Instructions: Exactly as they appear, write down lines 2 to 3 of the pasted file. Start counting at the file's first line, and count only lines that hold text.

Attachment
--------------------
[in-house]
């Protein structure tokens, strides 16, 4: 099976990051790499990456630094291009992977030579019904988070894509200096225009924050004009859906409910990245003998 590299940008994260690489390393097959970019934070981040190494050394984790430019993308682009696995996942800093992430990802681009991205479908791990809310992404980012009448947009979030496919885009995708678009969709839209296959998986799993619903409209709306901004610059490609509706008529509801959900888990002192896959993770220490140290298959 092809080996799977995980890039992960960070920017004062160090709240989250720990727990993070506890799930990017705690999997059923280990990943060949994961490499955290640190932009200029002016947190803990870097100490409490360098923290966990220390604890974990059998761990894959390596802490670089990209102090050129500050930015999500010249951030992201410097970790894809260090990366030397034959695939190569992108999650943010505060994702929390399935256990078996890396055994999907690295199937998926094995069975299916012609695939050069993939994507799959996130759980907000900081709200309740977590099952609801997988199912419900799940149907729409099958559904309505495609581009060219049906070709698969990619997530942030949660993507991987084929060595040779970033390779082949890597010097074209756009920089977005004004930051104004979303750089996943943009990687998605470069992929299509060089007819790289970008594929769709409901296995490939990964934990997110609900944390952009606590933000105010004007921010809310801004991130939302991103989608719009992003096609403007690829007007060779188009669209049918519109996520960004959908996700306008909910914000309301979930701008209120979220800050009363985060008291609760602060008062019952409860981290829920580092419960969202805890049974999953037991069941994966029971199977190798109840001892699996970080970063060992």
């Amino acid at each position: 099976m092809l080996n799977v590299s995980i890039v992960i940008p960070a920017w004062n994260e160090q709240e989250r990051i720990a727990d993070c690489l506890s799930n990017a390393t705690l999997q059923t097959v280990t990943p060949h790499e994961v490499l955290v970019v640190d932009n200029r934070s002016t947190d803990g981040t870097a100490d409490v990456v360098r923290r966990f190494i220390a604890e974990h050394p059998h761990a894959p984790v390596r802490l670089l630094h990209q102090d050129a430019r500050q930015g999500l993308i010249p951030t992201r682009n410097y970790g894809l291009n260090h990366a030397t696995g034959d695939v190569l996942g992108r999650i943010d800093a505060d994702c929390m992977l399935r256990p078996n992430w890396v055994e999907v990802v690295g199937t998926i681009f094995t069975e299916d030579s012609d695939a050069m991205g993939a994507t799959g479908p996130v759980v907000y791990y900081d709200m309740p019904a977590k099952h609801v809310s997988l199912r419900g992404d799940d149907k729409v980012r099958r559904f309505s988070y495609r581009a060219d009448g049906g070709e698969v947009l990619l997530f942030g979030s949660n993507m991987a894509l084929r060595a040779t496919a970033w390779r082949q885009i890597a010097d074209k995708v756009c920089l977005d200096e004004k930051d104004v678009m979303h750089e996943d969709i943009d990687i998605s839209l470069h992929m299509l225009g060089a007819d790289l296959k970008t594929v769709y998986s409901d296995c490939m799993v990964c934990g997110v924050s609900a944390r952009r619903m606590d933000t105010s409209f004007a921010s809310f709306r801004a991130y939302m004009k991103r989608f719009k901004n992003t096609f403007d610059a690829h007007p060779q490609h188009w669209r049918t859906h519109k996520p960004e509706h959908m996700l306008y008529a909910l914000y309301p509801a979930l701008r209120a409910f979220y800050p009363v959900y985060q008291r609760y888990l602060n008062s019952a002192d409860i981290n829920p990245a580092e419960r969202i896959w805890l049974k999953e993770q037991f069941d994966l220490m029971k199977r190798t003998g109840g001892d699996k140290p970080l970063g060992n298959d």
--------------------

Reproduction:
């Protein structure tokens, strides 16, 4: 099976990051790499990456630094291009992977030579019904988070894509200096225009924050004009859906409910990245003998 590299940008994260690489390393097959970019934070981040190494050394984790430019993308682009696995996942800093992430990802681009991205479908791990809310992404980012009448947009979030496919885009995708678009969709839209296959998986799993619903409209709306901004610059490609509706008529509801959900888990002192896959993770220490140290298959 092809080996799977995980890039992960960070920017004062160090709240989250720990727990993070506890799930990017705690999997059923280990990943060949994961490499955290640190932009200029002016947190803990870097100490409490360098923290966990220390604890974990059998761990894959390596802490670089990209102090050129500050930015999500010249951030992201410097970790894809260090990366030397034959695939190569992108999650943010505060994702929390399935256990078996890396055994999907690295199937998926094995069975299916012609695939050069993939994507799959996130759980907000900081709200309740977590099952609801997988199912419900799940149907729409099958559904309505495609581009060219049906070709698969990619997530942030949660993507991987084929060595040779970033390779082949890597010097074209756009920089977005004004930051104004979303750089996943943009990687998605470069992929299509060089007819790289970008594929769709409901296995490939990964934990997110609900944390952009606590933000105010004007921010809310801004991130939302991103989608719009992003096609403007690829007007060779188009669209049918519109996520960004959908996700306008909910914000309301979930701008209120979220800050009363985060008291609760602060008062019952409860981290829920580092419960969202805890049974999953037991069941994966029971199977190798109840001892699996970080970063060992």
């Amino acid at each position: 099976m092809l080996n799977v590299s995980i890039v992960i940008p960070a920017w004062n994260e160090q709240e989250r990051i720990a727990d993070c690489l506890s799930n990017a390393t705690l999997q059923t097959v280990t990943p060949h790499e994961v490499l955290v970019v640190d932009n200029r934070s002016t947190d803990g981040t870097a100490d409490v990456v360098r923290r966990f190494i220390a604890e974990h050394p059998h761990a894959p984790v390596r802490l670089l630094h990209q102090d050129a430019r500050q930015g999500l993308i010249p951030t992201r682009n410097y970790g894809l291009n260090h990366a030397t696995g034959d695939v190569l996942g992108r999650i943010d800093a505060d994702c929390m992977l399935r256990p078996n992430w890396v055994e999907v990802v690295g199937t998926i681009f094995t069975e299916d030579s012609d695939a050069m991205g993939a994507t799959g479908p996130v759980v907000y791990y900081d709200m309740p019904a977590k099952h609801v809310s997988l199912r419900g992404d799940d149907k729409v980012r099958r559904f309505s988070y495609r581009a060219d009448g049906g070709e698969v947009l990619l997530f942030g979030s949660n993507m991987a894509l084929r060595a040779t496919a970033w390779r082949q885009i890597a010097d074209k995708v756009c920089l977005d200096e004004k930051d104004v678009m979303h750089e996943d969709i943009d990687i998605s839209l470069h992929m299509l225009g060089a007819d790289l296959k970008t594929v769709y998986s409901d296995c490939m799993v990964c934990g997110v924050s609900a944390r952009r619903m606590d933000t105010s409209f004007a921010s809310f709306r801004a991130y939302m004009k991103r989608f719009k901004n992003t096609f403007d610059a690829h007007p060779q490609h188009w669209r049918t859906h519109k996520p960004e509706h959908m996700l306008y008529a909910l914000y309301p509801a979930l701008r209120a409910f979220y800050p009363v959900y985060q008291r609760y888990l602060n008062s019952a002192d409860i981290n829920p990245a580092e419960r969202i896959w805890l049974k999953e993770q037991f069941d994966l220490m029971k199977r190798t003998g109840g001892d699996k140290p970080l970063g060992n298959d």